Béa Johnson, a mother of two living in a suburb just north of San Francisco, runs what she calls a “zero waste home.” After reading about her in this issue of Sunset Magazine, I found her to be both inspiring, and a little fanatical.

Béa has become so devoted to eliminating garbage from her home, she sews produce bags out of used pillow sacks so as not to waste the ones at the grocery store, and buys no packaged goods. None. Over the course of a six month period, the amount of garbage her family accumulates could fit into a two cup measure.

On the one hand, we could all learn a thing or two from this eco-warrior in minimizing the excess and lightening up our environmental footprint. On the other hand, I felt tired just looking at her pristinely organized cupboard of tidy glass jars. I could never keep that up.

But reading about Béa did get me thinking about how I could approach things a littler greener, particularly with regards to my kitchen. And since I’m no expert in this area, I called on someone who is: Shawna Sadowski, director of sustainability for Annie’s Inc. (as in Annie’s Mac & Cheese). Shauna’s job is to make sure all of the company’s suppliers produce their goods in an environmentally and socially responsible way. She shared these 12 tips for lightening your environmental load:

  1. Emphasize a plant-based diet. That doesn’t mean banning meat. In fact, livestock are part of a healthy ecosystem. It’s more about eating less meat and choosing meat that is sustainably raised. Consider eating one less meat meal a day or one less meat meal a week: Baby steps.
  2. Opt for local products versus imported. The impact of food miles on greenhouse gasses is actually pretty minimal. But there is also something to be said for knowing where your food comes from whether it’s the farmer’s market in town, the produce store around the corner, or the CSA box from a local farm.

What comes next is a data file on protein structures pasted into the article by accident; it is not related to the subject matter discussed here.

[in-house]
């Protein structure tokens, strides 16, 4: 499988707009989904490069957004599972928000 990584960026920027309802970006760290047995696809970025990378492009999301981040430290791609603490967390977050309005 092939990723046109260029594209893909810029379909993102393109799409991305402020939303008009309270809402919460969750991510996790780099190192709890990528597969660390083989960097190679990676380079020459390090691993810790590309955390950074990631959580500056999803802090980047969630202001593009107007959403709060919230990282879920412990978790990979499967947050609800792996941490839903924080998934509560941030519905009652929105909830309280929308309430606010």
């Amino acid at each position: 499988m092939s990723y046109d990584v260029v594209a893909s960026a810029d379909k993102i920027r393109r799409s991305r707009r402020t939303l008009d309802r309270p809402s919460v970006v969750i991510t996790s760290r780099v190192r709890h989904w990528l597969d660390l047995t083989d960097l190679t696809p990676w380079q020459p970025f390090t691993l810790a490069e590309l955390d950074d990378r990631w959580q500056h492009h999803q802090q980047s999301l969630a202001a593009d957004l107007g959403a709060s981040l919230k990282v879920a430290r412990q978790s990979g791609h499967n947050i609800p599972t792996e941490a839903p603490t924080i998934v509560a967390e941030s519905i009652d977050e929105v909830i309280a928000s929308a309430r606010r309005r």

3. Take a good look at the cleaning products in your kitchen. Opt for brands such as Method and Seventh Generation that aren’t full of chemicals that pollute as they head down the drain. It requires a bit of trial and error because some of the chemical-free products aren’t as effective as the old standbys.
  4. Be mindful about the food you buy. Buying organic can have a significant contributing benefit to the environment.
  5. If you are remodeling a kitchen, look into products made from recycled materials. Perhaps as important is to choose items that are durable and will stand the test of time, rather than end up in a landfill in a few short years.
  6. Compost. If you don’t have a municipal composting service, consider a worm box or other composting system for your yard or deck. It’ll take care of all of your food scraps, and do wonders for your yard.
  7. Drink from the tap. We are pretty fortunate in this country to have, for the most part, excellent drinking water. Install a tap filtration system if you are concerned about what’s in there or don’t like the taste, or use a simple Brita pitcher. Invest in durable, re-usable water bottles for hydrating on the go.
  8. If you are fond of bubbly water, Soda Stream and other home carbonation systems are a super convenient and eco-friendly alternative to buying bottled bubbles.
  9. Pay attention to how much you (and your kids) run the water when you are doing the dishes, and turn off the faucet when you can.
  10. When you are out of town, unplug kitchen appliances.
  11. Take advantage of your toaster oven for small cooking and baking projects. It likely uses a lot less energy than your oven and can do a bang up job.
  12. Consider recycled appliances and kitchen wares. Here in San Francisco, you can find wonderful second-hand supplies at Pot and Pantry. Flea markets and yard sales can also be gold mines for quality vintage and contemporary kitchen supplies.